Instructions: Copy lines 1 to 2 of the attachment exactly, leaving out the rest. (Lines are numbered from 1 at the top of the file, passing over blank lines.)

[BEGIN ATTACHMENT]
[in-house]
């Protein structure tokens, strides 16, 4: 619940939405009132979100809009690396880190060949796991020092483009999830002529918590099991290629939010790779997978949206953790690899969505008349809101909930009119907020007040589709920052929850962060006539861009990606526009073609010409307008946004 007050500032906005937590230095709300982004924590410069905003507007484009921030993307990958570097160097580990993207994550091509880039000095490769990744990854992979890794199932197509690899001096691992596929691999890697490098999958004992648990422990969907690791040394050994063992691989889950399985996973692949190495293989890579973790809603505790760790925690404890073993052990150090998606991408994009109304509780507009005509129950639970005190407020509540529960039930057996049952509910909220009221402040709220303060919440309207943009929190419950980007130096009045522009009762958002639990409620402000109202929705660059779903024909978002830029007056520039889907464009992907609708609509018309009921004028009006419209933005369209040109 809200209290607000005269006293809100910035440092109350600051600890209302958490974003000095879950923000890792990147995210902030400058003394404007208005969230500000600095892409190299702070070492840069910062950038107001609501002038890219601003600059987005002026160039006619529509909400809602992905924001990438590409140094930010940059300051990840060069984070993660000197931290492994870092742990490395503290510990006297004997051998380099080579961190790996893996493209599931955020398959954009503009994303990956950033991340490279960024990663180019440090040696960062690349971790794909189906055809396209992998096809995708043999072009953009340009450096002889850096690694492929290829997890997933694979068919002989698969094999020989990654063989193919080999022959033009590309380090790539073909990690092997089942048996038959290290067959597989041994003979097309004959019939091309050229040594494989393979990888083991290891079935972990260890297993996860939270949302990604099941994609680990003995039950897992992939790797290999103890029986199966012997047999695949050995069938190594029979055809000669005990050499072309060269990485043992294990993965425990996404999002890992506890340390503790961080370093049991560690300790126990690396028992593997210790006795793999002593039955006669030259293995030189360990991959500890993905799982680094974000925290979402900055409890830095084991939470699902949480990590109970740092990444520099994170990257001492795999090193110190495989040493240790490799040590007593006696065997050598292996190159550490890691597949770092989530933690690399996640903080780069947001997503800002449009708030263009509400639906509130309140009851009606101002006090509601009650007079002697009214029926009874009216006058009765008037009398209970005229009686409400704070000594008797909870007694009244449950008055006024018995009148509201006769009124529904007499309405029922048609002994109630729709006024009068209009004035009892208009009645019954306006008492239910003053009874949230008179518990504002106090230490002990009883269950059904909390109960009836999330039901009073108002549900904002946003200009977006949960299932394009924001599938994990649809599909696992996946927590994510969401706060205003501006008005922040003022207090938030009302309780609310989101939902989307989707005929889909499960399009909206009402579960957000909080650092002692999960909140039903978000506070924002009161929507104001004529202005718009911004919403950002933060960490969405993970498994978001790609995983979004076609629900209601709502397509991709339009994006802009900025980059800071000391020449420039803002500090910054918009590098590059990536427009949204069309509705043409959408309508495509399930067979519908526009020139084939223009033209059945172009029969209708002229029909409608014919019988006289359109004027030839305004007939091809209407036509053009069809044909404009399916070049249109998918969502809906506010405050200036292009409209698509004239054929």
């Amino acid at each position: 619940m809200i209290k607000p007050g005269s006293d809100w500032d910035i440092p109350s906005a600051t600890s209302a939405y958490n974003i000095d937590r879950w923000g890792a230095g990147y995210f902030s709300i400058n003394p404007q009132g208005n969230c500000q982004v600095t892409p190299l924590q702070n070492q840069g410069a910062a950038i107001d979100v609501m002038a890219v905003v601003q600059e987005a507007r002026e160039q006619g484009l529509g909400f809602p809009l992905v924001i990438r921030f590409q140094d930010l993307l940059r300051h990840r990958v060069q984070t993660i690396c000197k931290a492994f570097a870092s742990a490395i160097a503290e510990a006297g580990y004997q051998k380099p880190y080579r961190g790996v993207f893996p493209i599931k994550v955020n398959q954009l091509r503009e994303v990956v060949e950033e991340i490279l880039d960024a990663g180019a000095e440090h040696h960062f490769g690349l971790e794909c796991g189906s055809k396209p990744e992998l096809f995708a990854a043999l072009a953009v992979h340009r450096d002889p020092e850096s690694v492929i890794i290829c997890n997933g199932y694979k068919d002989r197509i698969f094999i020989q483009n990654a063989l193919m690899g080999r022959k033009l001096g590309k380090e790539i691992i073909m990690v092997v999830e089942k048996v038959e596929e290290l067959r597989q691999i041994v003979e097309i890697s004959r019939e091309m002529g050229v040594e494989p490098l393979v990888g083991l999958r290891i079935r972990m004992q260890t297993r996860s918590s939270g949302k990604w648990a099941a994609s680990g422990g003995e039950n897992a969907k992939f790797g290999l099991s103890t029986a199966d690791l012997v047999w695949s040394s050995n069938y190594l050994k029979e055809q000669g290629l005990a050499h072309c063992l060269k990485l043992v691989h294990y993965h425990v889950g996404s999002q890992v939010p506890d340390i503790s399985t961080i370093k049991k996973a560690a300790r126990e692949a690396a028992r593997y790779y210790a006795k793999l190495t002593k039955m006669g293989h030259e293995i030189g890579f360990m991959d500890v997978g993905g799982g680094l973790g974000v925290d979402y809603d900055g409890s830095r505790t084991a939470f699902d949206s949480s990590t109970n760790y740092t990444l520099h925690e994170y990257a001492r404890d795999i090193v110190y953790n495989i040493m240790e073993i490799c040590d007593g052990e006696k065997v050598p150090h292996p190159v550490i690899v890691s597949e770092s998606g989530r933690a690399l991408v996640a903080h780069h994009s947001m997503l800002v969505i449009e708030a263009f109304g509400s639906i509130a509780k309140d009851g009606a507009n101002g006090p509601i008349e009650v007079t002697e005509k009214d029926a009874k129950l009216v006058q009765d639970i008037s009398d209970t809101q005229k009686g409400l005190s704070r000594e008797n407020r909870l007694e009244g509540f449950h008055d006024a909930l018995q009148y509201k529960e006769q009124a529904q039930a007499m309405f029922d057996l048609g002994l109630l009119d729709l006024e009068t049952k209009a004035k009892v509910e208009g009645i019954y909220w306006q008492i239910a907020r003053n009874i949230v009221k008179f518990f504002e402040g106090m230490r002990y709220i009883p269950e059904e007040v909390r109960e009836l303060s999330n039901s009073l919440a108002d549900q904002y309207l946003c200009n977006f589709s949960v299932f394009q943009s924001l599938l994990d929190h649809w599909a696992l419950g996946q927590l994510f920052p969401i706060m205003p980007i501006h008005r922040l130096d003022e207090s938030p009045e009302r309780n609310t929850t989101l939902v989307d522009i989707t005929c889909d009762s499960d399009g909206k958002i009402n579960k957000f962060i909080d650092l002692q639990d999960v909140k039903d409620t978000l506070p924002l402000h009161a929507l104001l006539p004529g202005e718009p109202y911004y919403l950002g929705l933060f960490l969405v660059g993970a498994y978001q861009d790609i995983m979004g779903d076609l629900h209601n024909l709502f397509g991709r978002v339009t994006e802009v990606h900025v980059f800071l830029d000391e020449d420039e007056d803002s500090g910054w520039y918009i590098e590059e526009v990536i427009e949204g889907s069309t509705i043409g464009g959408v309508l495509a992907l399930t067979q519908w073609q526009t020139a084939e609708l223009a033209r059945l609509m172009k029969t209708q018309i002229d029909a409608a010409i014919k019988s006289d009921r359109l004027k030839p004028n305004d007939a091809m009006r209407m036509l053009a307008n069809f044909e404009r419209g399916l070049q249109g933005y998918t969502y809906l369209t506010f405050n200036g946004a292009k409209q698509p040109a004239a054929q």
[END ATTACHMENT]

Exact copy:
[in-house]
């Protein structure tokens, strides 16, 4: 619940939405009132979100809009690396880190060949796991020092483009999830002529918590099991290629939010790779997978949206953790690899969505008349809101909930009119907020007040589709920052929850962060006539861009990606526009073609010409307008946004 007050500032906005937590230095709300982004924590410069905003507007484009921030993307990958570097160097580990993207994550091509880039000095490769990744990854992979890794199932197509690899001096691992596929691999890697490098999958004992648990422990969907690791040394050994063992691989889950399985996973692949190495293989890579973790809603505790760790925690404890073993052990150090998606991408994009109304509780507009005509129950639970005190407020509540529960039930057996049952509910909220009221402040709220303060919440309207943009929190419950980007130096009045522009009762958002639990409620402000109202929705660059779903024909978002830029007056520039889907464009992907609708609509018309009921004028009006419209933005369209040109 809200209290607000005269006293809100910035440092109350600051600890209302958490974003000095879950923000890792990147995210902030400058003394404007208005969230500000600095892409190299702070070492840069910062950038107001609501002038890219601003600059987005002026160039006619529509909400809602992905924001990438590409140094930010940059300051990840060069984070993660000197931290492994870092742990490395503290510990006297004997051998380099080579961190790996893996493209599931955020398959954009503009994303990956950033991340490279960024990663180019440090040696960062690349971790794909189906055809396209992998096809995708043999072009953009340009450096002889850096690694492929290829997890997933694979068919002989698969094999020989990654063989193919080999022959033009590309380090790539073909990690092997089942048996038959290290067959597989041994003979097309004959019939091309050229040594494989393979990888083991290891079935972990260890297993996860939270949302990604099941994609680990003995039950897992992939790797290999103890029986199966012997047999695949050995069938190594029979055809000669005990050499072309060269990485043992294990993965425990996404999002890992506890340390503790961080370093049991560690300790126990690396028992593997210790006795793999002593039955006669030259293995030189360990991959500890993905799982680094974000925290979402900055409890830095084991939470699902949480990590109970740092990444520099994170990257001492795999090193110190495989040493240790490799040590007593006696065997050598292996190159550490890691597949770092989530933690690399996640903080780069947001997503800002449009708030263009509400639906509130309140009851009606101002006090509601009650007079002697009214029926009874009216006058009765008037009398209970005229009686409400704070000594008797909870007694009244449950008055006024018995009148509201006769009124529904007499309405029922048609002994109630729709006024009068209009004035009892208009009645019954306006008492239910003053009874949230008179518990504002106090230490002990009883269950059904909390109960009836999330039901009073108002549900904002946003200009977006949960299932394009924001599938994990649809599909696992996946927590994510969401706060205003501006008005922040003022207090938030009302309780609310989101939902989307989707005929889909499960399009909206009402579960957000909080650092002692999960909140039903978000506070924002009161929507104001004529202005718009911004919403950002933060960490969405993970498994978001790609995983979004076609629900209601709502397509991709339009994006802009900025980059800071000391020449420039803002500090910054918009590098590059990536427009949204069309509705043409959408309508495509399930067979519908526009020139084939223009033209059945172009029969209708002229029909409608014919019988006289359109004027030839305004007939091809209407036509053009069809044909404009399916070049249109998918969502809906506010405050200036292009409209698509004239054929």